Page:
When we had a fiscal sponsor I made  $200/month, which is the most I’ve ever been paid to do this work. Since switching to our Patreon funded model, almost all funds go to our other writers. At the I have yet to pay myself in 2023. We pay $50 per review, when I was on beat at papers in Chicago, they paid $0, $15, $30 or $45 for reviews – if they ever coughed up the check.

The community buy-in via our Patreon means we are responsible for covering the community’s art and culture. I have complete ownership over the outlet, which is an LLC, and there are no supervising investors. 

Can media be biased? 
Every media outlet is biased. We just spent several years learning how everything from CNN to Fox on down through the networks has a clear bias and agenda. When Rescripted was founded in 2017, at the height of this media circus, what was different about it was that we told you. If we were friends with an artist, if we worked with them before, if they’re our college roommate, if we’ve never been a fan, if we’ve always been a fan – the reader knows that from our Bias Alerts.

I stated the facts about ownership and time because it is important to understand them in relationship to perceived obligations. There is no obligation beyond what is legal, and ethical in my own view. Fortunately, I am immersed in the work of cultural design, ethics, and responsibility in my working life.

Where does bias live in this particular moment for me?
I recognize that I have given this Black woman as much trust and grace as white media outlets give white artists and institutions. I know that I am biased towards the individual artist, and towards folks whose stories are less likely to be heard due to systemic discrimination. It’s understandable that this is uncomfortable, as some of our readers may not have encountered this before. It will not be changing.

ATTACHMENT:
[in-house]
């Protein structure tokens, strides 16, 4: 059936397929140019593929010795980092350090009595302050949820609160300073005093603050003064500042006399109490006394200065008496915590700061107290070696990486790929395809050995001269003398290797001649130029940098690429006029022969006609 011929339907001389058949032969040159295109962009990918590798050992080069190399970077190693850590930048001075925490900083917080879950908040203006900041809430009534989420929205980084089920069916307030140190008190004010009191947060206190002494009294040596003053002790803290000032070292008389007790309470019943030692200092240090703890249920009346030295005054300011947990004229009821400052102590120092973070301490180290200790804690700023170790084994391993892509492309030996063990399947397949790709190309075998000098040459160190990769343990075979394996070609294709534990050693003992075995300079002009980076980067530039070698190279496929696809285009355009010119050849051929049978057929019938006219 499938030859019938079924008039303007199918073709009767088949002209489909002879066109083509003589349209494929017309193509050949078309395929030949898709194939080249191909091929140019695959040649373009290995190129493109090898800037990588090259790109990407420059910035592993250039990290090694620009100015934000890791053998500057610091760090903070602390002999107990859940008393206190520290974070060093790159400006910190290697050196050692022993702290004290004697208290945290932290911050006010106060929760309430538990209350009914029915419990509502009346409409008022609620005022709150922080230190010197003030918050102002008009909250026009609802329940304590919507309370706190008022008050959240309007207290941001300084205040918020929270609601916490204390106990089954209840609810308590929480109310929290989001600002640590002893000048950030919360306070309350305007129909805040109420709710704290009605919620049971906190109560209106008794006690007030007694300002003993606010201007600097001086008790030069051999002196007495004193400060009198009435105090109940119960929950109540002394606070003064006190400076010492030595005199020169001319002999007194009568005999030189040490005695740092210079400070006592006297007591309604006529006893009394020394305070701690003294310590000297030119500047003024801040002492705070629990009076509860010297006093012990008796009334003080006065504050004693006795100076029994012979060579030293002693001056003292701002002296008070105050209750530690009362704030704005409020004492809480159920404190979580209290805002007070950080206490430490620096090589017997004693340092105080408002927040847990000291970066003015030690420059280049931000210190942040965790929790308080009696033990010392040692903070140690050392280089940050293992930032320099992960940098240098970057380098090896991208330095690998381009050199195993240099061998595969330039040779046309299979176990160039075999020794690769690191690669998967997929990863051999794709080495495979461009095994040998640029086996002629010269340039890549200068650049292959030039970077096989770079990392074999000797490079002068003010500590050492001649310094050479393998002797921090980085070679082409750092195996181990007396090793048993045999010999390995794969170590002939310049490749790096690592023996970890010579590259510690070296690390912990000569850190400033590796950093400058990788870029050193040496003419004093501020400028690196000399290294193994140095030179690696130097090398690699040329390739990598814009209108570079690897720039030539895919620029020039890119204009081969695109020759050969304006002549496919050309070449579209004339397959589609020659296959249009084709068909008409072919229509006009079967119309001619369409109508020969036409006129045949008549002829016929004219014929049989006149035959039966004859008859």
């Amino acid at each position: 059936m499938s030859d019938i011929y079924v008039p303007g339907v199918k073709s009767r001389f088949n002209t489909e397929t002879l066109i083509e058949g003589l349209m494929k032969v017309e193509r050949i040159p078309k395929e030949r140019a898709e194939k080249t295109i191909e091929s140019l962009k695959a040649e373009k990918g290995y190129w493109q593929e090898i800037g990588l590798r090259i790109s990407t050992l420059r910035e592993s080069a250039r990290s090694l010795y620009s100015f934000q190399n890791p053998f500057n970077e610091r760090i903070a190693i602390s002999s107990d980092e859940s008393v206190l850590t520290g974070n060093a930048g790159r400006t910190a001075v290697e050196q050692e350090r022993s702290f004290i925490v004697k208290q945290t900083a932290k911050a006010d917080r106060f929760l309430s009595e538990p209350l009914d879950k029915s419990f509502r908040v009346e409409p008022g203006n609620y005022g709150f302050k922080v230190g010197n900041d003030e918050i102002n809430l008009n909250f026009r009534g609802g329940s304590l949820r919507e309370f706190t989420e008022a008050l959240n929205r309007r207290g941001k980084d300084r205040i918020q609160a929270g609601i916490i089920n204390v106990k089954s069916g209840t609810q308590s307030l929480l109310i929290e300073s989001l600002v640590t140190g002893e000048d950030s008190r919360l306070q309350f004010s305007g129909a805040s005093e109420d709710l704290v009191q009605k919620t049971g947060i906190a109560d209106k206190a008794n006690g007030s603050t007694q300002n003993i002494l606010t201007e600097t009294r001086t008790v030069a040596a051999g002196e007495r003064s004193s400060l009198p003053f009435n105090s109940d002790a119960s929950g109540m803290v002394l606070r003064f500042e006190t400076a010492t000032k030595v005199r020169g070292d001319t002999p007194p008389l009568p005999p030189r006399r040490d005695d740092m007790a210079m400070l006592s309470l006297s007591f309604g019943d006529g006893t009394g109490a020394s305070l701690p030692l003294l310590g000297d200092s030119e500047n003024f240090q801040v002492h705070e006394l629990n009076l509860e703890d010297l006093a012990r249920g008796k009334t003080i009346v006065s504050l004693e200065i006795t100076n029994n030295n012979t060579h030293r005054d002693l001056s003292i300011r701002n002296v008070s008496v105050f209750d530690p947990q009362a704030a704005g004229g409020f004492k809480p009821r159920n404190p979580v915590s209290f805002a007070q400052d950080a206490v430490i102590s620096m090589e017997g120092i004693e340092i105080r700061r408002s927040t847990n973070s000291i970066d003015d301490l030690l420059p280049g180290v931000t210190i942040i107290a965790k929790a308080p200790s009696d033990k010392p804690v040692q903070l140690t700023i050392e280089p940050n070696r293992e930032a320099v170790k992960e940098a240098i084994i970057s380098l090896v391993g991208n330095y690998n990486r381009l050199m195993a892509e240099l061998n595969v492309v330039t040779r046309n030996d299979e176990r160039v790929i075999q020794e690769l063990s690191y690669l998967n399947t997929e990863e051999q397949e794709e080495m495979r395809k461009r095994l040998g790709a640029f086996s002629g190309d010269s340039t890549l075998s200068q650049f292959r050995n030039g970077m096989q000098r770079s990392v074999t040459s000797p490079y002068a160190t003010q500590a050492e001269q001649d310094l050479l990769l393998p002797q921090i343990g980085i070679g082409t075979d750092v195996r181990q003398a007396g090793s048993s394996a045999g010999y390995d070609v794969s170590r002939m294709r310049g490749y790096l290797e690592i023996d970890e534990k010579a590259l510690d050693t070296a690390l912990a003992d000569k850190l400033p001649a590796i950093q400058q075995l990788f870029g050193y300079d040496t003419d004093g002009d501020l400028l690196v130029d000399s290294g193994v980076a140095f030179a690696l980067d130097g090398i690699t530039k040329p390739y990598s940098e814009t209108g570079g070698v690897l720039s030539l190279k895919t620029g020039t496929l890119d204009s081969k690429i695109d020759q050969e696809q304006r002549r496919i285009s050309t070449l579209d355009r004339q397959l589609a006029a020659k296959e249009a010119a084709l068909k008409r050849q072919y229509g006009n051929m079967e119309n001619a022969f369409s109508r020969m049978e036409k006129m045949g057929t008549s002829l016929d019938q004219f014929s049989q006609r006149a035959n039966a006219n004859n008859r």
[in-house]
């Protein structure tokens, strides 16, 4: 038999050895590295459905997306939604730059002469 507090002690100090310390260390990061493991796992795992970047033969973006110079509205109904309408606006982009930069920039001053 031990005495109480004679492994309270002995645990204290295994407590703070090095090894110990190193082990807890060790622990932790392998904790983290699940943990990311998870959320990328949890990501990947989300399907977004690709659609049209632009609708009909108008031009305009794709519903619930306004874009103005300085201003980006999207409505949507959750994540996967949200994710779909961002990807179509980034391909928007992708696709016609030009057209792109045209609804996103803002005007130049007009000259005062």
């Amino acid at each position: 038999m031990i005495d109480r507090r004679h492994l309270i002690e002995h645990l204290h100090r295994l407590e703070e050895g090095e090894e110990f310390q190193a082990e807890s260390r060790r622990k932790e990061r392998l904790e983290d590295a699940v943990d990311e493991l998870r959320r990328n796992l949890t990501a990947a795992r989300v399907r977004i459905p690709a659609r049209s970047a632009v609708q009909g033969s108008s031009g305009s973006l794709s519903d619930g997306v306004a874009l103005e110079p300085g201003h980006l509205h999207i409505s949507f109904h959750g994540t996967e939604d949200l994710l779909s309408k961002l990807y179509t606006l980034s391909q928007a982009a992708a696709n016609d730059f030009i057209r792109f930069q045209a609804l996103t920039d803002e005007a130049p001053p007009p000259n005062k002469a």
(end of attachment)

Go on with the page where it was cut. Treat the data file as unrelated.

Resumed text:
To be clear, I will quote Morgan Freeman, in Lean on Me.

 “I don’t have to do nothing but stay Black and die.” 

That is the truth. Rescripted has published many testimonies, but this is the second by a singular Black woman. It is the first testimony where a Black woman has spoken of an institution or individuals by name, and the first time the integrity of this outlet has been challenged. That must be acknowledged.

I’ve worked very hard to carve a space where I don’t have to concern myself with a white mainstream idea of decorum, or what we “don’t talk about.” When members of the American Theatre Critics’ Association critiqued me for criticizing other critics because it’s “simply not done,” they could not stop me. When two major critics and editors tried to silence me, they could stop my piece from being shared on other platforms, but not from being posted on my own site and shared by the community. I have fought in ways you could not even imagine behind the scenes, I have lost mentors and friends, I have cried about the constant threat of being blacklisted, I have been harassed, and I have had my character attacked – all by people I admire. 

Why endure this? 
As a Black trans person, freedom of speech means the world to me. It is a privilege to create a free, brave space and share it with my community. I know it cannot last forever, because people like me aren’t afforded this kind of freedom for long. Until that day comes, I will keep working to give voice to people that would otherwise go ignored.

So how do we resolve the bias problem?
The answer to bias is diffusion. There is nothing wrong with a biased opinion, as long as it is not the only opinion being heard. As I said above, the money raised through our Patreon goes toward scouting, hiring, and paying community writers. Every $50 donated is another play we’re able to cover. 

You can write with us. Any Chicago area artist, or artist with something to say in relation to Chicago is welcome to pitch us, and has been able to since we started. Anyone can be a writer when they’re writing from their own experience. In our first few years, our guest pieces were sourced from a Facebook post that deserved to be expanded upon. I personally edit everyone’s first piece at Rescripted, to ensure that every author feels secure in their work before it goes to publication. 

We publish a few types of articles, and you can find the various types on our newly updated Write With Us page

Consider supporting Rescripted via our Patreon, writing with us, or simply by sharing the work. I cannot, and would not, do this work without you.